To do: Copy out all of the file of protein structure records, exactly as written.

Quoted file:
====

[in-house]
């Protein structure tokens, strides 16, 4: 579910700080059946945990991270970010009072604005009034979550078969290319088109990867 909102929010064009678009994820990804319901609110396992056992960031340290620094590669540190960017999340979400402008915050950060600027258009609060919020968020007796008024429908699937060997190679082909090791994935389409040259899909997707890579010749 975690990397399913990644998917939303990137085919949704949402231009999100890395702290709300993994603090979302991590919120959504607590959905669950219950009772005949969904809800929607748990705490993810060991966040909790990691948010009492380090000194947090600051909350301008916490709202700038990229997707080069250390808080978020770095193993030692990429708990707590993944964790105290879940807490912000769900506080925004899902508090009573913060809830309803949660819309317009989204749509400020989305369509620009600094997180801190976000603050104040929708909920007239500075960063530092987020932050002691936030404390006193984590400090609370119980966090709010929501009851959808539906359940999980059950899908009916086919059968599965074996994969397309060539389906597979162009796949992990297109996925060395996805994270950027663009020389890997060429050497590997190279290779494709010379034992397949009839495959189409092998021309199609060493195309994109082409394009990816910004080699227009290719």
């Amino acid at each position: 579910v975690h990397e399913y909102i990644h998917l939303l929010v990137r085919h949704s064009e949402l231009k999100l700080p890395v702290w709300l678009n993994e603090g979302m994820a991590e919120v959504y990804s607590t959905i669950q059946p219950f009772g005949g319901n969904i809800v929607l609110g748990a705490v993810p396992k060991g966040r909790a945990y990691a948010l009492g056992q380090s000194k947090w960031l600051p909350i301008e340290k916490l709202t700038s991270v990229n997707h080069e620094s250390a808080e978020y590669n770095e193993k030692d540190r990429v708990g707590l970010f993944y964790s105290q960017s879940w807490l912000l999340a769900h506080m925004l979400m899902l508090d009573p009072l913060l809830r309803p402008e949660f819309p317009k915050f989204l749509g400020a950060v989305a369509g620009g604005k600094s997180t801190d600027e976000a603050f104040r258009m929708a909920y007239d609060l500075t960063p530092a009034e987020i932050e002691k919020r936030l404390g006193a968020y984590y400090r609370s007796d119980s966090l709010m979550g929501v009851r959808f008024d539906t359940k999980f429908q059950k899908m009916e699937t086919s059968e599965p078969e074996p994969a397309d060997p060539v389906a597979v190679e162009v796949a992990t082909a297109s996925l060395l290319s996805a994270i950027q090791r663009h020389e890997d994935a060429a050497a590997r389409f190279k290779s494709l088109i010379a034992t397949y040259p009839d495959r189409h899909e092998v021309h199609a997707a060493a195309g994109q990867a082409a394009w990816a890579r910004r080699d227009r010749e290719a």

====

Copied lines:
[in-house]
């Protein structure tokens, strides 16, 4: 579910700080059946945990991270970010009072604005009034979550078969290319088109990867 909102929010064009678009994820990804319901609110396992056992960031340290620094590669540190960017999340979400402008915050950060600027258009609060919020968020007796008024429908699937060997190679082909090791994935389409040259899909997707890579010749 975690990397399913990644998917939303990137085919949704949402231009999100890395702290709300993994603090979302991590919120959504607590959905669950219950009772005949969904809800929607748990705490993810060991966040909790990691948010009492380090000194947090600051909350301008916490709202700038990229997707080069250390808080978020770095193993030692990429708990707590993944964790105290879940807490912000769900506080925004899902508090009573913060809830309803949660819309317009989204749509400020989305369509620009600094997180801190976000603050104040929708909920007239500075960063530092987020932050002691936030404390006193984590400090609370119980966090709010929501009851959808539906359940999980059950899908009916086919059968599965074996994969397309060539389906597979162009796949992990297109996925060395996805994270950027663009020389890997060429050497590997190279290779494709010379034992397949009839495959189409092998021309199609060493195309994109082409394009990816910004080699227009290719």
């Amino acid at each position: 579910v975690h990397e399913y909102i990644h998917l939303l929010v990137r085919h949704s064009e949402l231009k999100l700080p890395v702290w709300l678009n993994e603090g979302m994820a991590e919120v959504y990804s607590t959905i669950q059946p219950f009772g005949g319901n969904i809800v929607l609110g748990a705490v993810p396992k060991g966040r909790a945990y990691a948010l009492g056992q380090s000194k947090w960031l600051p909350i301008e340290k916490l709202t700038s991270v990229n997707h080069e620094s250390a808080e978020y590669n770095e193993k030692d540190r990429v708990g707590l970010f993944y964790s105290q960017s879940w807490l912000l999340a769900h506080m925004l979400m899902l508090d009573p009072l913060l809830r309803p402008e949660f819309p317009k915050f989204l749509g400020a950060v989305a369509g620009g604005k600094s997180t801190d600027e976000a603050f104040r258009m929708a909920y007239d609060l500075t960063p530092a009034e987020i932050e002691k919020r936030l404390g006193a968020y984590y400090r609370s007796d119980s966090l709010m979550g929501v009851r959808f008024d539906t359940k999980f429908q059950k899908m009916e699937t086919s059968e599965p078969e074996p994969a397309d060997p060539v389906a597979v190679e162009v796949a992990t082909a297109s996925l060395l290319s996805a994270i950027q090791r663009h020389e890997d994935a060429a050497a590997r389409f190279k290779s494709l088109i010379a034992t397949y040259p009839d495959r189409h899909e092998v021309h199609a997707a060493a195309g994109q990867a082409a394009w990816a890579r910004r080699d227009r010749e290719a």